It’s not what everyone thinks
Oh, I just couldn’t kill animals.
When I tell people about my job, I am often met with a variation of this response. “I always wanted to be a veterinarian, but I couldn’t deal with euthanasia. I just couldn’t stand to do that.” Everybody assumes that this is the most difficult aspect of the field, but it’s not.
Veterinary medicine carries a variety of unique challenges and circumstances when compared to other categories of medicine. Many children (and adults too) express their desire to become a veterinarian someday; however, it is difficult to realize what it’s like to be a veterinarian until you are one.
I worked for a little over twelve years in the field before becoming a veterinarian myself, and I still was surprised. That said, there is one aspect in particular that I think people often don’t fully recognize.
Everybody assumes that euthanasia is the hardest part of veterinary medicine, but really, it’s coming up with a plan B.
Everybody thinks that euthanasia is the hardest part of the job.
Don’t get me wrong, I don’t believe there’s a veterinarian out there who enjoys euthanasia; however, I believe that most of us look at it as a positive thing. It allows us to end or diminish suffering. I feel that we all take pride in that.
Want to know what’s truly the hardest? Having to come up with a plan B.
Let me explain…
Most people recognize that as a veterinarian I get to diagnose, treat, and otherwise care for animal companions. What many people don’t realize is that not everybody wants to, or can, do the treatments or diagnostics that are recommended or necessary (Plan A). So, while what your pet may need is an MRI and a ventral slot surgery for their ruptured cervical disc, not everybody is willing or able to pursue that (to the tune of at least $10k). So, I must come up with something else, that will not be as good, but will be enough (Plan B).
The hardest part of veterinary medicine is knowing that you can do something to help the animal in front of you, but being told that you can’t. Cost is certainly the most common reason people decline to move forward with things; however, people may have moral or religious objections to diagnostics or treatments too.
It’s not helping people say goodbye to a beloved pet that keeps me up at night (usually), it’s knowing that I could have done more. Sure, not every situation is as complicated as a cervical disc rupture, but this applies to everything from treating an ear infection to treating the most complex medical conditions that we see.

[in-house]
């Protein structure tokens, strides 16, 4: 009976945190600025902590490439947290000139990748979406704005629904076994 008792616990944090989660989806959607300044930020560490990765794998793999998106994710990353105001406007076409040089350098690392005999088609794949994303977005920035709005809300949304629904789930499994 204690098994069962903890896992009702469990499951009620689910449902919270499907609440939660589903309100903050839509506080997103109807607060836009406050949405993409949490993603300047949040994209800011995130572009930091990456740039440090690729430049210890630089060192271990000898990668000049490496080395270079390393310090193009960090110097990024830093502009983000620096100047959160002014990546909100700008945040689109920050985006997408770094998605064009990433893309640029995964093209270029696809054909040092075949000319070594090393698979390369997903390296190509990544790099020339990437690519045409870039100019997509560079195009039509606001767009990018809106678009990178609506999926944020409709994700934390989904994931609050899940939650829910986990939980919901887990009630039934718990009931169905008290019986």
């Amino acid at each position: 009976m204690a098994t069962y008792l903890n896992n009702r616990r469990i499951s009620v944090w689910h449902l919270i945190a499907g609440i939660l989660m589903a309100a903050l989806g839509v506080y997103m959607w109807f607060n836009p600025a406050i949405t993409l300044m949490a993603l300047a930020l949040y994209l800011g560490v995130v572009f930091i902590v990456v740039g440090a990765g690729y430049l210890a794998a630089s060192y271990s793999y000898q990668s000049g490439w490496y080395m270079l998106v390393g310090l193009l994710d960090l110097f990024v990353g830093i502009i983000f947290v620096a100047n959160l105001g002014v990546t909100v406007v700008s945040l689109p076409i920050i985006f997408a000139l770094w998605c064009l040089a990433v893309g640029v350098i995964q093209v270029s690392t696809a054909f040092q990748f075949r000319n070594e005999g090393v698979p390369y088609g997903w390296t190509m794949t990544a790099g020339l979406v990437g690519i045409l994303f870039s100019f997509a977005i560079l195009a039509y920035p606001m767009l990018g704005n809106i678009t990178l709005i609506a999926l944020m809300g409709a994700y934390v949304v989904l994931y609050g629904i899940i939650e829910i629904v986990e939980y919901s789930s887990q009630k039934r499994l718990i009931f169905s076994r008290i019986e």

You can’t just waive that charge? I thought you all were supposed to care about animals.
Veterinarians consistently get put into a catch 22, particularly when it comes to money. People may imply, or outright state, that the need for payment nullifies any potential caring for them or their pets that you hold. There is no doubt that prices in veterinary medicine are increasing, and there are extensive reasons for this beyond the scope of the article.
The reality; however, is that payment for services is entirely necessary to the veterinary profession.
Without payment, the lights don’t stay on, the complicated diagnostic and surgical equipment doesn’t get purchased, and ultimately nobody’s pets receive care.
Therefore, the most difficult aspect of being a veterinarian is not being asked to perform euthanasia when you and the owner have agreed that it’s time. The hardest part is being told that the medically appropriate (and sometimes only) plan will not work for an owner.
It’s compiling a list of alternate plans until one fits within the constraints given. It’s being stuck with knowing that we did not do the best that we could.
As the veterinarian, I must harbor the knowledge about what will eventually happen to this pet, while also supporting and developing plan B.
For it is harder to help somebody say goodbye as a plan B than it is to respectfully and lovingly aid them in saying goodbye as a plan A.
Every pet owner has their own budget and belief about their goals for their pets. This article is not meant to target owners who can’t “afford” treatment for their pets. Rather, it’s to shine a light on a part of the field of veterinary medicine that is commonly misunderstood.